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In Search of the New Story
by Robert C. Wild

Review by Robert Worcester

Perhaps the Christian Church has always stood at the crossroad between the old and the new. These days the clashing of tectonic plates might be a better metaphor for different ways we have of interpreting our mission in the world. Progressives want to “push forward” toward the city of God while conservatives wish to “hold fast” to the solid rock of Truth. There seems to be a deepening chasm on the path of faithfulness and an urgent need to bridge the gap.

Robert Wild’s Sacred Presence is firmly grounded in its understanding of the traditions and sacred literature of the church yet it is open to that “newness every morning” that marks the passage of the Spirit. The classical perfection of the created world that God saw and declared “good!” seems to contradict the age and complexity of the world science reveals to be continually evolving from generation to generation over billions of years with an astonishing range of continuing creativity. Which story demands our loyalty? The bridge over this chasm swings dangerously.

Sacred Presence gives us a road map showing where we have come, some of the detours we have taken and some signposts for the road ahead. The new creation stories of science provide images and language that can deepen our ethical sensitivities or they can lead us into confusion (if not temptation) as the age, vastness and microscopic complexity of the world shift the ethical ground beneath our feet.

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Does the Hubble telescope deepen our appreciation for the “gifts” of God as they unfold from age to age or merely heighten the unique hubris of our species?

Sacred Presence moves readably through church history, theology and traditions as preparation for consideration of the tectonic shifts in worldview produced by science, globalization and popular culture. Beginning with the Old Testament visions of the brooding warrior God of Sinai and the precarious history of His “Chosen”, he moves to the image of Christ the neighbor, teacher and humble servant and its contrast to the “King of Kings” and the symbols of power and triumph found in the Pauline letters. Finally, the book confronts the profound mystery of nature itself and the wonderous generosity of creation described by the continuing revelation of both mystics and scientists. This book is very much in line with Sallie McFague’s “ecological reformation” and Fr. Thomas Berry’s “great work”. It brings a sense of the sacred into the new story of origins that has emerged from the last century and continues to unfold into the next.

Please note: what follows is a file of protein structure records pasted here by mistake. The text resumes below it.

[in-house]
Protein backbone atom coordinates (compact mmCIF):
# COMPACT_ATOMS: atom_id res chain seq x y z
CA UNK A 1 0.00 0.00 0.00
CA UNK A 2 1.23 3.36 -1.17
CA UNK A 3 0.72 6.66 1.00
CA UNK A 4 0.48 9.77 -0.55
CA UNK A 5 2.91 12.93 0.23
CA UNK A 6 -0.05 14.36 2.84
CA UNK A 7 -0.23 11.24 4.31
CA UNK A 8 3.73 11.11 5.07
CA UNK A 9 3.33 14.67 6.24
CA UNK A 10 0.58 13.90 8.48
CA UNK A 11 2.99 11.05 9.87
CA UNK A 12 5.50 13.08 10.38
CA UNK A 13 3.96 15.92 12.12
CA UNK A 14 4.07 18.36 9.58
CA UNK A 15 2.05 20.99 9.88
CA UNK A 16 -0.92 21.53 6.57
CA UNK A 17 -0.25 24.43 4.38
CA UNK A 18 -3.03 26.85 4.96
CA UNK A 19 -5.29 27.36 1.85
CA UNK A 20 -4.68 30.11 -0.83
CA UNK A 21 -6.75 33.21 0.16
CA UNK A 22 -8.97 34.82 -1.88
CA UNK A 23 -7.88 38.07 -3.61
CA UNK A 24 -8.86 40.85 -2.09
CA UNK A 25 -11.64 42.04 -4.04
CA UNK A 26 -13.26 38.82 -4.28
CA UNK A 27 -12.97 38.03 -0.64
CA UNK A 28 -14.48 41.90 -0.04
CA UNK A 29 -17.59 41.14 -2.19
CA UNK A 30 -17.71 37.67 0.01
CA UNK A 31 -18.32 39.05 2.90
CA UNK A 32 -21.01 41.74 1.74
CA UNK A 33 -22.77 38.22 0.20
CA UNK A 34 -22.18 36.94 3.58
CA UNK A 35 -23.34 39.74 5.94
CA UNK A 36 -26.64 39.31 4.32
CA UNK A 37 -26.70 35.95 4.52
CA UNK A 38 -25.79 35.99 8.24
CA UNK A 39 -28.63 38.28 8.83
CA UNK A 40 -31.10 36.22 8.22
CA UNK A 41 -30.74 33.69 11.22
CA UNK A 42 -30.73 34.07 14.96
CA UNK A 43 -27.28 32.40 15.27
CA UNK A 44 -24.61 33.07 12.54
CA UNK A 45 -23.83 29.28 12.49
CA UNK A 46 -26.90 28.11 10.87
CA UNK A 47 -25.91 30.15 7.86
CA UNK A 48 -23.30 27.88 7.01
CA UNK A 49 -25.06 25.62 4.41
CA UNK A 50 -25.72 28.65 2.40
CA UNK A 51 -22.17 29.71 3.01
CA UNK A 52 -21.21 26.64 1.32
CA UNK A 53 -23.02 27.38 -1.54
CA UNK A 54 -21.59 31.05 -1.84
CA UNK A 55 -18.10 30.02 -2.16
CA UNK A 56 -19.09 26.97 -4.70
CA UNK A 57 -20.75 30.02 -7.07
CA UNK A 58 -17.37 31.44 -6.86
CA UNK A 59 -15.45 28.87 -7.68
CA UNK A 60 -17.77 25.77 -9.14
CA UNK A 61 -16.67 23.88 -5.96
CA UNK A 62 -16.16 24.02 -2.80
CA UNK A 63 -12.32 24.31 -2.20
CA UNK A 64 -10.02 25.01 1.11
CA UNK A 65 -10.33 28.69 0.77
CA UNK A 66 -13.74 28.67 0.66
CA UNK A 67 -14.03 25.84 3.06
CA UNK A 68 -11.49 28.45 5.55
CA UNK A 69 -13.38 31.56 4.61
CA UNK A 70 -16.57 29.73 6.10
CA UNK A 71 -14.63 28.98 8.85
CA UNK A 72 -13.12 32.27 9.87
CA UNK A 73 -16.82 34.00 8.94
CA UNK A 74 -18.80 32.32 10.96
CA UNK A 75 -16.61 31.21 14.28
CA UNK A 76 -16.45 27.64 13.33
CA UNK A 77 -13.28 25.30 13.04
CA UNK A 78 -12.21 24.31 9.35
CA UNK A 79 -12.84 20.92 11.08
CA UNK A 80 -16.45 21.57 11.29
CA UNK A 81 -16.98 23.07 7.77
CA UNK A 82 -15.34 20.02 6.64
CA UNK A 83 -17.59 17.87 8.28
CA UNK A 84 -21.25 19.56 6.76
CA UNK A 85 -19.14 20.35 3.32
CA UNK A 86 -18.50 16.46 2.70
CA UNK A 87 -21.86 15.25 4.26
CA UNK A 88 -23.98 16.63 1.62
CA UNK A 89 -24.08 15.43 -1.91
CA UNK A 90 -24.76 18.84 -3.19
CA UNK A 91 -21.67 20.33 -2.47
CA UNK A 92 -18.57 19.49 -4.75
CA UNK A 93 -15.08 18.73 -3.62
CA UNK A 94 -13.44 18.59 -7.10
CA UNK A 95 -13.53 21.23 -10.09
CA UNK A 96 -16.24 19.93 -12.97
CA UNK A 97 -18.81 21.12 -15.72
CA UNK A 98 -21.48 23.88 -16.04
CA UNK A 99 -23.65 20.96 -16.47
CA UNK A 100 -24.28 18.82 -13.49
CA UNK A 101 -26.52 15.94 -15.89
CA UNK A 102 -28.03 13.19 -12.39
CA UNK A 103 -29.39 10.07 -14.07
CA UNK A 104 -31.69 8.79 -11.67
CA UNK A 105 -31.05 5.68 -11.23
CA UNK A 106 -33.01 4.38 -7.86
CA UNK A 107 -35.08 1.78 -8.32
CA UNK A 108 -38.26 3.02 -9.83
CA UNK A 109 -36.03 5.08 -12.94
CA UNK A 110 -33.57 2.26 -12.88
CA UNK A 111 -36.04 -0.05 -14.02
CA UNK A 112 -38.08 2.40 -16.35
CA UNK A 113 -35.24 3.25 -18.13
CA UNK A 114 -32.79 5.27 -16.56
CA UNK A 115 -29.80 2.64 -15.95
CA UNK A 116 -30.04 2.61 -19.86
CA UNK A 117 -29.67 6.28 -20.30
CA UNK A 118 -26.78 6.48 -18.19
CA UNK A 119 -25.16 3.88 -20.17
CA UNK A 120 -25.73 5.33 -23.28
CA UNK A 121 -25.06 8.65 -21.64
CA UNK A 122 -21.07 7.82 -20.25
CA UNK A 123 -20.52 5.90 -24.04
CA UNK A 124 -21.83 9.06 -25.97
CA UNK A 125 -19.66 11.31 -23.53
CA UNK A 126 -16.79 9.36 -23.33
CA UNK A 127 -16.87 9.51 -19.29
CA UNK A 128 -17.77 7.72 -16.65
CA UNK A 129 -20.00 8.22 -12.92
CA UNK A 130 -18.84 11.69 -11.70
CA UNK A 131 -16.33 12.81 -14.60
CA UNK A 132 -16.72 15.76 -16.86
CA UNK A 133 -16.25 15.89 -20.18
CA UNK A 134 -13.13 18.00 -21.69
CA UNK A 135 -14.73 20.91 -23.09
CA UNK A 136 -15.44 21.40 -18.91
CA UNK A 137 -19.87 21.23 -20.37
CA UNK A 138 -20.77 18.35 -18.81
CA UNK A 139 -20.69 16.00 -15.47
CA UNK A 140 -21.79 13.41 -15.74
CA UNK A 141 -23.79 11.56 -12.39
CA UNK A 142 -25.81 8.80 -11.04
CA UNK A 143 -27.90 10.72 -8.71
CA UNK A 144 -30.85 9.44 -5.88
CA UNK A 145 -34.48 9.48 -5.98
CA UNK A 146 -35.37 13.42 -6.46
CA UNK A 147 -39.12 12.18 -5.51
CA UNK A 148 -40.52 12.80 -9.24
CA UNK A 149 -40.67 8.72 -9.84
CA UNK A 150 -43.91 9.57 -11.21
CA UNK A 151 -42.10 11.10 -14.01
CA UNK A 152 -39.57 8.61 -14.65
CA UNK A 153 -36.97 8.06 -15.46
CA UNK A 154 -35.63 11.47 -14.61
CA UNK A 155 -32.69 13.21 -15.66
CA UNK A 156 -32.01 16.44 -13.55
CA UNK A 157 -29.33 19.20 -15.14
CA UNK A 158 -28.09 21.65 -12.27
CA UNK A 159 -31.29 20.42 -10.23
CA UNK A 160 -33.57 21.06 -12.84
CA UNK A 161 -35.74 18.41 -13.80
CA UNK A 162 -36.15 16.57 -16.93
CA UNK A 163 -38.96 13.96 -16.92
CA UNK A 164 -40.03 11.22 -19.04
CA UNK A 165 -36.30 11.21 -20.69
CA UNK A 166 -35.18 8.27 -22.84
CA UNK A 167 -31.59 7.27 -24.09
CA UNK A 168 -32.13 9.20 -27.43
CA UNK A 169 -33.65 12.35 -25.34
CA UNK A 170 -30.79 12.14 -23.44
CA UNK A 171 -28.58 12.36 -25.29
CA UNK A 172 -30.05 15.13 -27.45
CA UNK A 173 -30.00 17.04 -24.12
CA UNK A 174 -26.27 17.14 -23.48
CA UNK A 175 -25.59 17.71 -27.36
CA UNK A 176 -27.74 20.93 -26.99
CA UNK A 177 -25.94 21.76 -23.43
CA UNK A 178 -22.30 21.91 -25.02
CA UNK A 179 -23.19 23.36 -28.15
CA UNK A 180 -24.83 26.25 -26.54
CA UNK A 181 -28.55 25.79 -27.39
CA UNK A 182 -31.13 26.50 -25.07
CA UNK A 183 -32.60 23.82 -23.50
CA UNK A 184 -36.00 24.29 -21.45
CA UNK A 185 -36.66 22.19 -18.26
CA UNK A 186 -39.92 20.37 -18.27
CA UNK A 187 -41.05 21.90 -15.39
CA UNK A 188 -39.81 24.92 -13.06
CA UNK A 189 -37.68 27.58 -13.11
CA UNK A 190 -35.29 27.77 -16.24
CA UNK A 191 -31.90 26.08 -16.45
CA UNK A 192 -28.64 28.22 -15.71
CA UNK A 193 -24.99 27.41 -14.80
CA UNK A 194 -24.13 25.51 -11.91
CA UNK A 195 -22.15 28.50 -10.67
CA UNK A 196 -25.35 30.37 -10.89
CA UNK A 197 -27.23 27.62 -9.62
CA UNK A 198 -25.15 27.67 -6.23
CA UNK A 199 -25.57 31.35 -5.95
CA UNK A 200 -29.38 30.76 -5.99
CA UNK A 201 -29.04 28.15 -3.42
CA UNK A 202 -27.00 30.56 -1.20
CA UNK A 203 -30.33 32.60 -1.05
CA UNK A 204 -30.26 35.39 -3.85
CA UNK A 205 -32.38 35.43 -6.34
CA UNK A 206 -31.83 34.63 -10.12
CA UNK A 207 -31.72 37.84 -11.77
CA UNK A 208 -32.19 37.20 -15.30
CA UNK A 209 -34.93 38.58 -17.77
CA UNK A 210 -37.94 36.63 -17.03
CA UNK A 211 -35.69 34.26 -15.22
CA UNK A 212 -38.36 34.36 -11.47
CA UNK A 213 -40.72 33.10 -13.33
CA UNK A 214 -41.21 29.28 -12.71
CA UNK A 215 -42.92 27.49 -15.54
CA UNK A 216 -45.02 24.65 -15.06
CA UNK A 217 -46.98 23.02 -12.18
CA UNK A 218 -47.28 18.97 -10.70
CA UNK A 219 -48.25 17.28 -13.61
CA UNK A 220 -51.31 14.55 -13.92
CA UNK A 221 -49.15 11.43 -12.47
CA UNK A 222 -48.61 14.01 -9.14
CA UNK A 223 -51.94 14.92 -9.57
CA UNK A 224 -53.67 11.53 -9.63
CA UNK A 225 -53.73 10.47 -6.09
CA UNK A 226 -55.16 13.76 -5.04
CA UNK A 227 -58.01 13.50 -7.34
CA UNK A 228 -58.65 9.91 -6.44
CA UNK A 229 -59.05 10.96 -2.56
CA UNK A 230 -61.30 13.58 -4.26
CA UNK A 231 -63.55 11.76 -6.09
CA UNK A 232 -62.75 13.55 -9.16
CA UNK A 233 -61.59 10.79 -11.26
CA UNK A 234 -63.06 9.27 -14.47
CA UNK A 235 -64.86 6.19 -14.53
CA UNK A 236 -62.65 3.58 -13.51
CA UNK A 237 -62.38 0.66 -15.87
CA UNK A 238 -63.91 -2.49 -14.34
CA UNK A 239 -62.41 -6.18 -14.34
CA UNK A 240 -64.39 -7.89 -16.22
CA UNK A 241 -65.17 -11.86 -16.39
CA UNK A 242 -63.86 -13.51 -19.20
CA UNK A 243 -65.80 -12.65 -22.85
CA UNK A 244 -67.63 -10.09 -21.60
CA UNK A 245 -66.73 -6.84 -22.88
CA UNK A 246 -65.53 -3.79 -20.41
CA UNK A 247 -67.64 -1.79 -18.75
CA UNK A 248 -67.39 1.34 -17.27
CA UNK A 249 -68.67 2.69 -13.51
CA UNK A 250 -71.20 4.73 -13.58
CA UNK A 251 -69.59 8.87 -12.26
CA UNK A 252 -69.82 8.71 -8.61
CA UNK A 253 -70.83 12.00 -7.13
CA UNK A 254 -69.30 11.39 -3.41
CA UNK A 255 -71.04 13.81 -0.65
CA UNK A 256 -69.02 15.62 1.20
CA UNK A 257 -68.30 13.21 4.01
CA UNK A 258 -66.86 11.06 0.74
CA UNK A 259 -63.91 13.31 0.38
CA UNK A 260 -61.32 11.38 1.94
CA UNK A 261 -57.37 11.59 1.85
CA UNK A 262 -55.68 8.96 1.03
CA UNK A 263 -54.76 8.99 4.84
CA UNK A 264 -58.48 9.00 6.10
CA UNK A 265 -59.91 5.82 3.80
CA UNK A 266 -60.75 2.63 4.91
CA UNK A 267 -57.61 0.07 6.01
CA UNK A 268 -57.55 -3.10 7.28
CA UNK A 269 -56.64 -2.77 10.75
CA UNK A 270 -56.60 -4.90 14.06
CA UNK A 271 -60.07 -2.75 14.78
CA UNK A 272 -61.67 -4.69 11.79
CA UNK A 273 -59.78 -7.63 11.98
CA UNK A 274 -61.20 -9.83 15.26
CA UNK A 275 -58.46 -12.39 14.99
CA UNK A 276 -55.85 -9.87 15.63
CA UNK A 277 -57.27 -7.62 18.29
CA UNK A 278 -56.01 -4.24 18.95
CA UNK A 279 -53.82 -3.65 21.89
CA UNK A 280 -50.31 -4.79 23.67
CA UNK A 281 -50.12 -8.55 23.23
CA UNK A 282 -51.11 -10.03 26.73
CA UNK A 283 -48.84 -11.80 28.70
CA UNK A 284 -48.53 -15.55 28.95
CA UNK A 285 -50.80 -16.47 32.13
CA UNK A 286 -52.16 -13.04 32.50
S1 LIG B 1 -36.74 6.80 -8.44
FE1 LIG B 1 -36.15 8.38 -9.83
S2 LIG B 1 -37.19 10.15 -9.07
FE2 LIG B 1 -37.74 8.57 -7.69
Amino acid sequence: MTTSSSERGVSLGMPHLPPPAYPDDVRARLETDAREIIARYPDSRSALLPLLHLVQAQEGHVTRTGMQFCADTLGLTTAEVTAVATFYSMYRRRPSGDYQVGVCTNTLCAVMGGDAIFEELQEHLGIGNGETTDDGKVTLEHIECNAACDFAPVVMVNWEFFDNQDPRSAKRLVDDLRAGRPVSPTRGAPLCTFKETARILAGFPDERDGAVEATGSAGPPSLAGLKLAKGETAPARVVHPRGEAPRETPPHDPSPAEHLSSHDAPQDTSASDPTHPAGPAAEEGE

With clear chapter summaries, appendixes and bibliography, Sacred Presence will be a natural for study groups and book clubs. One can sense in its pages the sea air and natural beauty of Salt Spring Island where its author resides. One has the feeling that someone steeped in the history and traditions of the church is following that wisdom into the “new world” revealed by the curiosity and wonder of the restless human spirit. Robert Wild is a retired Anglican priest and serves on the Board of Directors of Glenairly Centre for Earth and Spirit.

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